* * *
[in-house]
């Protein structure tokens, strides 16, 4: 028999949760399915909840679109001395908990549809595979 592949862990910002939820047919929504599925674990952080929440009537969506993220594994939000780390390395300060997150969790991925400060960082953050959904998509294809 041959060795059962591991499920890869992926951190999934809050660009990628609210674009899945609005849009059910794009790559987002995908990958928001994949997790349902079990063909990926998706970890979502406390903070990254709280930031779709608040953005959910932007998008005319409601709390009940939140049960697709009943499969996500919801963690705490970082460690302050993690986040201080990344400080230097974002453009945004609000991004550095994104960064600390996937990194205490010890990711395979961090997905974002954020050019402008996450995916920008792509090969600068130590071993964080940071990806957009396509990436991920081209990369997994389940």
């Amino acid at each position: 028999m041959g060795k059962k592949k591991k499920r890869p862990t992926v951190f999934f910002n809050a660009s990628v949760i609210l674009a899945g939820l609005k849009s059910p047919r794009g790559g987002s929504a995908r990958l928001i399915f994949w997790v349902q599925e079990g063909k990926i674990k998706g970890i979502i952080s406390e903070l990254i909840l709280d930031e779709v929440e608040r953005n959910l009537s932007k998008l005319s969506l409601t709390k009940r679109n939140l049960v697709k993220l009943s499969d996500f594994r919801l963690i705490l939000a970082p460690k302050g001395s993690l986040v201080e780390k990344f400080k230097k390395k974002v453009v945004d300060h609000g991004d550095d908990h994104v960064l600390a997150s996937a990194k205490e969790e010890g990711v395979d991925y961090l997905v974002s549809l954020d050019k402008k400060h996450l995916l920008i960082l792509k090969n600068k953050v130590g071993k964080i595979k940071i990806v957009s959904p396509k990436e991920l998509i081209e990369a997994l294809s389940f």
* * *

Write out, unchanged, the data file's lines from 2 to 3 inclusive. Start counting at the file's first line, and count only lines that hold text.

């Protein structure tokens, strides 16, 4: 028999949760399915909840679109001395908990549809595979 592949862990910002939820047919929504599925674990952080929440009537969506993220594994939000780390390395300060997150969790991925400060960082953050959904998509294809 041959060795059962591991499920890869992926951190999934809050660009990628609210674009899945609005849009059910794009790559987002995908990958928001994949997790349902079990063909990926998706970890979502406390903070990254709280930031779709608040953005959910932007998008005319409601709390009940939140049960697709009943499969996500919801963690705490970082460690302050993690986040201080990344400080230097974002453009945004609000991004550095994104960064600390996937990194205490010890990711395979961090997905974002954020050019402008996450995916920008792509090969600068130590071993964080940071990806957009396509990436991920081209990369997994389940």
């Amino acid at each position: 028999m041959g060795k059962k592949k591991k499920r890869p862990t992926v951190f999934f910002n809050a660009s990628v949760i609210l674009a899945g939820l609005k849009s059910p047919r794009g790559g987002s929504a995908r990958l928001i399915f994949w997790v349902q599925e079990g063909k990926i674990k998706g970890i979502i952080s406390e903070l990254i909840l709280d930031e779709v929440e608040r953005n959910l009537s932007k998008l005319s969506l409601t709390k009940r679109n939140l049960v697709k993220l009943s499969d996500f594994r919801l963690i705490l939000a970082p460690k302050g001395s993690l986040v201080e780390k990344f400080k230097k390395k974002v453009v945004d300060h609000g991004d550095d908990h994104v960064l600390a997150s996937a990194k205490e969790e010890g990711v395979d991925y961090l997905v974002s549809l954020d050019k402008k400060h996450l995916l920008i960082l792509k090969n600068k953050v130590g071993k964080i595979k940071i990806v957009s959904p396509k990436e991920l998509i081209e990369a997994l294809s389940f």